Employers plan to shift more health-care costs to workers, survey reports

By David S. Hilzenrath
Friday, March 12, 2010

Most big employers plan to shift a larger share of health-care costs to their workers next year, according to a survey released Thursday.

Many say they may charge more to cover spouses, tighten eligibility standards for their health plans and dispense financial rewards or penalties based on the results of certain lab tests. At some companies, overweight employees could be excluded from the most desirable plans.

Meanwhile, employees at many companies can expect significantly higher premiums, deductibles and co-payments, according to the annual survey by the National Business Group on Health, a coalition of big employers, and Towers Watson, a consulting firm that advises companies on employee benefits.

"This shows that the constant, unrelenting increases in health-care costs are going to cost employees and their families more and more," said Helen Darling, president of the business group. Faced with rapidly rising medical expenses, "employers are going to have to do something," she said.

People who work for large corporations have some of the most stable and comprehensive medical coverage in the nation. They are insulated from insurance industry practices at the heart of the Washington health-care debate, such as having their policies rescinded after getting sick or being denied coverage based on preexisting conditions. However, the new survey is a reminder that even people who are satisfied with their insurance plans cannot count on a continuation of the status quo.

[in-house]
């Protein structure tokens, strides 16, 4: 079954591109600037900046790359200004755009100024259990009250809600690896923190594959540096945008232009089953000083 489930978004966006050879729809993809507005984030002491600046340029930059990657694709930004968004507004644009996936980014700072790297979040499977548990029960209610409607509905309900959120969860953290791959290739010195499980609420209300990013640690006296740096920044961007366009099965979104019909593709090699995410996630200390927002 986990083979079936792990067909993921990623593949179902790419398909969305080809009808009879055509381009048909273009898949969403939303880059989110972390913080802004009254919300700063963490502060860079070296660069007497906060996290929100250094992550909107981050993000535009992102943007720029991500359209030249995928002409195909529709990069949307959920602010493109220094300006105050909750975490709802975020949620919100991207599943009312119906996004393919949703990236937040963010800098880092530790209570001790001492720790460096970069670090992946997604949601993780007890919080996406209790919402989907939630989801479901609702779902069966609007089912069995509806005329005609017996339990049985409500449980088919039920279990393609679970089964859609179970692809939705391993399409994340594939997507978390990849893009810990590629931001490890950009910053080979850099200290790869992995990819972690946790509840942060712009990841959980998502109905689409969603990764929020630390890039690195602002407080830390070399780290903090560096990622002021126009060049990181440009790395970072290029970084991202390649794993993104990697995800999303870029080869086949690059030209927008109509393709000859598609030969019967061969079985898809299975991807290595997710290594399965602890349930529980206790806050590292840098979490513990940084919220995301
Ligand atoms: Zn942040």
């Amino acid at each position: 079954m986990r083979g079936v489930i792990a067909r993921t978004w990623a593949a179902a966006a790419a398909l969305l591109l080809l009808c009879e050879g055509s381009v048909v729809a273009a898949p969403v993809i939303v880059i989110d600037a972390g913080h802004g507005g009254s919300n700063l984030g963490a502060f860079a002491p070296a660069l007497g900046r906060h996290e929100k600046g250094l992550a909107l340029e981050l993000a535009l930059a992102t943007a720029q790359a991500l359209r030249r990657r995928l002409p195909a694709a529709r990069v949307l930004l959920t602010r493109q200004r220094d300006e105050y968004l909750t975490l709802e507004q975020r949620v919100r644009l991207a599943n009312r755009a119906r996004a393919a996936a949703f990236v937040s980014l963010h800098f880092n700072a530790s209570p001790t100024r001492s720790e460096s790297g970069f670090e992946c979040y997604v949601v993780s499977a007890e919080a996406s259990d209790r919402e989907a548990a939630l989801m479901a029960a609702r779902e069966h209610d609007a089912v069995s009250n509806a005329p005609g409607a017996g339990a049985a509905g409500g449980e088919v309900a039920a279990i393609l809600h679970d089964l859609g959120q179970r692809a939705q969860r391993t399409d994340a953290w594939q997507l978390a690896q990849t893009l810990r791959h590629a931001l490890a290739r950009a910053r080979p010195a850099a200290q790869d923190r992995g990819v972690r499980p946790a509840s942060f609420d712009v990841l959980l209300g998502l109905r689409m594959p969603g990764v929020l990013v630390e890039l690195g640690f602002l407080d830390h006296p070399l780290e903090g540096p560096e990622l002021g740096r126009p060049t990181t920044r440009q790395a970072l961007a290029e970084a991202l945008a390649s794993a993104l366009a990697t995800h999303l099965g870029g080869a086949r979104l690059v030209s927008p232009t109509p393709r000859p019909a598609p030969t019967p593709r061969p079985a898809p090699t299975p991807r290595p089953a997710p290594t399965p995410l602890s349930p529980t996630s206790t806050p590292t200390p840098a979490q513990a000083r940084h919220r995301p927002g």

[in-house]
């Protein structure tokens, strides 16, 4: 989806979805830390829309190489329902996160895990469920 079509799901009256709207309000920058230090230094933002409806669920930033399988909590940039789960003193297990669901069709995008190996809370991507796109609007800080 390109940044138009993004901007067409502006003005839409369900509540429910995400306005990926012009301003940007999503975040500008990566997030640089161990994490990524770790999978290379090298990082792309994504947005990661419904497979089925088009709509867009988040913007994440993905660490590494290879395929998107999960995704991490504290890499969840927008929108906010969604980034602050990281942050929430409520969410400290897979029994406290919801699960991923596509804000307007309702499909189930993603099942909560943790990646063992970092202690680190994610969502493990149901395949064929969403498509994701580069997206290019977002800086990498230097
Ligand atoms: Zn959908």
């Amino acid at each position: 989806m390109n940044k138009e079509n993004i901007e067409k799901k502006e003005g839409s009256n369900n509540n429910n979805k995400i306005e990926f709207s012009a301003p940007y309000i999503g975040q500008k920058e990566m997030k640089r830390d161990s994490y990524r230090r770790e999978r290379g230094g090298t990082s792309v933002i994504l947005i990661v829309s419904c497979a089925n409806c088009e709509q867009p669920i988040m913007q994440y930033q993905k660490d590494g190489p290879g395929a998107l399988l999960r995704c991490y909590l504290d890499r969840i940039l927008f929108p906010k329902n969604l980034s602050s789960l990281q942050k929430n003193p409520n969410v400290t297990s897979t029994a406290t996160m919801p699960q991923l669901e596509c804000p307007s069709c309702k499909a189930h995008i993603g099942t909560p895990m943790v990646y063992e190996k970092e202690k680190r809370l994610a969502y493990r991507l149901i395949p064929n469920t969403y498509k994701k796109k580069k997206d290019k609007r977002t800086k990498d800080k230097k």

With or without reform, coverage at big corporations is likely to become less affordable, and it could become more restrictive.

The survey, which involved 507 employers with at least 1,000 employees each, was conducted in November, December and January.

It found anxiety among employers about the government's plans to revamp the health-care system. Although the substance of the pending legislation has been a moving target, more than two-thirds of those surveyed said they expected it to make their plans more costly; 2 percent said the opposite. Twenty-seven percent of firms predicted it would prompt them to make coverage less generous, while 14 percent said it would make them more generous.

Darling's view of the legislation, though, is that it would do "very little" to affect large employers and that it should do more to help control the cost of corporate health benefits.

Meanwhile, employers continue to take matters into their own hands. Fifty-six percent plan to hold employees responsible for a larger share of the costs next year, the survey found.

Towers Watson consultant Ted Nussbaum said he doubts employers will follow through on that prediction.

One of the survey's more surprising findings is that, during economic hard times, the share of premiums borne by employees at big companies has not risen more. On average, employees are paying 21 percent of total premiums this year, up from 20 percent last year, Nussbaum noted.

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